WASHINGTON DC —
The United States says it will do all it can to help stabilize the Central African Republic, working with its international partners and the leaders and the people of the CAR.
Anne Richard, Assistant Secretary of State for Population, Refugees, and Migration told the VOA in an interview, the Central African Republic is at a critical juncture and needs all the help it can get to move towards peace and stability.
“We really want to stop the cycle of violence in the Central African Republic,” said Richard.
“This country is at a critical juncture and we think that United States can help foster a broad-based inclusive dialogue between Muslims and Christians and also including people who have been forced from their homes and either from within the country or forced to flee to neighboring countries.”
THE U.S. resumed operations at its embassy in Bangui this week. The embassy closed in December 2012 when then-president Francois Bozizé was ousted by the Muslim rebel group Séléka, which seized control of Bangui in March 2013.
Richard said the United States is determined to help make this moment of opportunity a success in the CAR.
U.S. Secretary John Kerry this week said the people and leaders of the Central African Republic have made progress in ending the violence and putting their nation on a path toward peace and stability.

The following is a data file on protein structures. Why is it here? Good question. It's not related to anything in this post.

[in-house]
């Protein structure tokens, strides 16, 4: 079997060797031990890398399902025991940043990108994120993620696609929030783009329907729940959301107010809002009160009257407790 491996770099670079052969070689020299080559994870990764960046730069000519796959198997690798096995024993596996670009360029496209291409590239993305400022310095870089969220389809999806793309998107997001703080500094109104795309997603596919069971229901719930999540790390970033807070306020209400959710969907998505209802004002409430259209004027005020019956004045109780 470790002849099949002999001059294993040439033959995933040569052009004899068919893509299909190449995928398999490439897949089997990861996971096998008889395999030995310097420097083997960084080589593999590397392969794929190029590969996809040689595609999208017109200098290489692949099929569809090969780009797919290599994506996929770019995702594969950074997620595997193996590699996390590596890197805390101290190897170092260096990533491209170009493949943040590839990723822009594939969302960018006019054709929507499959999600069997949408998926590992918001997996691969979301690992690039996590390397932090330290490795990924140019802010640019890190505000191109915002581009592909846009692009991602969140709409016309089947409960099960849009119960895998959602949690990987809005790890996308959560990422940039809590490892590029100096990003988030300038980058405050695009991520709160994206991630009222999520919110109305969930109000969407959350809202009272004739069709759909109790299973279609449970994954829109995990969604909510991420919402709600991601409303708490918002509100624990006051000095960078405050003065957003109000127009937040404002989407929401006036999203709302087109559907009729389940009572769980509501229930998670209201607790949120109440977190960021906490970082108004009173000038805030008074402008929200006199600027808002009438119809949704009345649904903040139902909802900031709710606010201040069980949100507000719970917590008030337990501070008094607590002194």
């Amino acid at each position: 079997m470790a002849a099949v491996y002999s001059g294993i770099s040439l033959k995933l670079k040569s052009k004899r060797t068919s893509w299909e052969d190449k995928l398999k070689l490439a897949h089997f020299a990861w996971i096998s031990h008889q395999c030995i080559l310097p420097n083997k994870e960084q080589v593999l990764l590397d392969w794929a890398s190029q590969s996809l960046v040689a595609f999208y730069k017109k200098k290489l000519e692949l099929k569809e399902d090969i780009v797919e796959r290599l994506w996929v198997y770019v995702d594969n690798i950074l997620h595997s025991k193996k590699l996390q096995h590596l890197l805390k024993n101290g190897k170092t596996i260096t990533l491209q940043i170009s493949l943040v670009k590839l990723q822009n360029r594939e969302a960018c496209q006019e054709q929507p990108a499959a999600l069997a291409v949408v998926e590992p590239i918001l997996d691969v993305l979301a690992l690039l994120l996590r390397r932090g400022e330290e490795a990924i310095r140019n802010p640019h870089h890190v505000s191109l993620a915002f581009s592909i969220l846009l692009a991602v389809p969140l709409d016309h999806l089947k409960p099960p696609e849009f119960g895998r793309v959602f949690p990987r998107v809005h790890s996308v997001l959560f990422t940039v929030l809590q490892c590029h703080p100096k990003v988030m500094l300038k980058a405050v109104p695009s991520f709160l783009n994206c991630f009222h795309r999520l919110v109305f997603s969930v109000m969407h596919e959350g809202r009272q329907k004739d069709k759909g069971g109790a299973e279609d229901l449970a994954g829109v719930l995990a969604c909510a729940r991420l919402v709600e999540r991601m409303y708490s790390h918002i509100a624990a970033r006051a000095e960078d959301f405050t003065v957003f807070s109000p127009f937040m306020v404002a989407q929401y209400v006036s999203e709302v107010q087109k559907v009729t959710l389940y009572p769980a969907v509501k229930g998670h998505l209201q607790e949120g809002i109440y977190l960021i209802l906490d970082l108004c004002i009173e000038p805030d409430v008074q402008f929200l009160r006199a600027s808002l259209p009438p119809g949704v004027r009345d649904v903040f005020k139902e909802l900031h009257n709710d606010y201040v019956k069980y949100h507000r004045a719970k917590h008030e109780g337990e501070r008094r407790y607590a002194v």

"Only a fully inclusive, peaceful, and democratic political transition process can stop the cycle of violence in the Central African Republic," said Kerry.
"That process must include the voices of all Central Africans, especially refugees and internally displaced persons. It must end impunity and give all citizens access to justice while holding those who have committed abuses accountable for their actions."
He added the process must also lead to free and fair elections 'that give all Central Africans a stake in the future of their country'.
Also this week the United Nations took over the peacekeeping mission in the Central African Republic that was previously run by the African Union.
Members of the 6,000-strong African Union peacekeeping force has struggling alongside some 2,000 French troops to restore order.
The former French colony has been paralyzed by violence for nearly two years and is now deeply divided, with its north mostly occupied by mainly Muslim Seleka rebels who seized power nationally last year but were forced to step down in January.